Statistical and Biological Physics

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Supramolecular assemblies in active motor-filament systems: micelles, bilayers, and foams

Filippo De Luca, Ivan Maryshev, and Erwin Frey

filippo_paperUnderstanding the complexity of living systems poses a significant challenge for modern physics. Active matter offers a platform to explore the fundamental principles driving emergent collective behavior and self-organization. Recent experiments have shown that microtubules interacting with kinesin-4 motors can form structures such as active aster-like micelles and a novel non-equilibrium phase known as active foam. We have developed a field theory to describe these active supramolecular structures, explaining how motor-mediated interactions between microtubules give rise to these macroscopic patterns. Our numerical simulations reproduce the active micelle and foam phases observed in experiments, as well as the density-controlled transition between them. In our model, this transition occurs via a branching instability, breaking the radial symmetry of the micelles and leading to bilayer branch growth along the perimeter.

Our theory highlights three crucial features of the microscopic interaction required for the transition from active micelles to foams. First, while parallel alignment is needed to form polar structures, we show that antiparallel alignment is essential to stabilize the orientational order in the bilayer. Second, antiparallel sliding is fundamental for the polarity sorting inside the bilayer, pulling the two opposing microtubule fronts apart. Third, an inhomogeneous motor concentration, resulting from the directed motion of the motors along the filaments, drives the spatial organization of the system into regions of elevated activity, allowing the formation of complex ordered structures. In addition to reproducing the experimental results, our theory yields new phenomena that haven’t been observed yet in vitro. As the motor concentration is increased, the micelles “open up,” exhibiting large depleted central regions. Conversely, at higher motor concentrations, the micellesundergo a fingering instability, bending their shape into lobes. Thus, our work suggests that exploring larger regions of phase space in experiments may reveal a broader range of patterns.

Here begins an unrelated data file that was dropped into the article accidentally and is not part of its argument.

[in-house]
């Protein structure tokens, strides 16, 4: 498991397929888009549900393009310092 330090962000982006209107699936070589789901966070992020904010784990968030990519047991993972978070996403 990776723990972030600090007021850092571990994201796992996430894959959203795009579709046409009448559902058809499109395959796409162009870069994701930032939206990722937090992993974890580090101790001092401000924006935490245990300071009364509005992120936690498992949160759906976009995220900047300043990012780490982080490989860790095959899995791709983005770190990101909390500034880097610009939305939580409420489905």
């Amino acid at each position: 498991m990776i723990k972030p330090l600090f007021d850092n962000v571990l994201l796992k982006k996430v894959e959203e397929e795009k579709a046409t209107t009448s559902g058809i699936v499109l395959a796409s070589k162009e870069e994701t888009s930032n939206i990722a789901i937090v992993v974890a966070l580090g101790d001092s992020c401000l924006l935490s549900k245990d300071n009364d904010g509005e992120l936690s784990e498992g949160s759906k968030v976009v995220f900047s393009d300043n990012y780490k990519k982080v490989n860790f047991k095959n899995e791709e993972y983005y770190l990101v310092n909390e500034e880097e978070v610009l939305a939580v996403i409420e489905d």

Numerical simulations are complemented by an analytical study of the continuum equations. In particular, we investigate the mechanisms that drive the branching and fingering instabilities. While the instability conditions we derive are general, we also provide heuristic arguments for the origin of these terms in our microscopic model, thus explaining the instabilities both from a microscopic and from a continuum perspective. Due to the general character of our analysis, we expect our instabilities to be relevant for a wide variety of systems beyond microtubule-motor mixtures.

Our work provides a new perspective on polar active matter, demonstrating the emergence of complex phases even in the absence of self-propulsion, when the activity results in relative motion of interacting pairs of agents. It constitutes the first theory exhibiting polar active foams, providing a direct link to a concrete physical system by systematic coarse-graining. It reveals how active agents can self-organize into structures reminiscent of passive supramolecular assemblies, such as micelles and bilayers, via a non-equilibrium pathway. From the biological perspective, the mechanisms presented here can be generalized to understand the formation of complex structures within the cytoskeleton of living cells. From a theoretical standpoint, a particularly promising topic to explore is the connection between the polar active foams presented here and the scalar and nematic foams proposed phenomenologically in earlier work.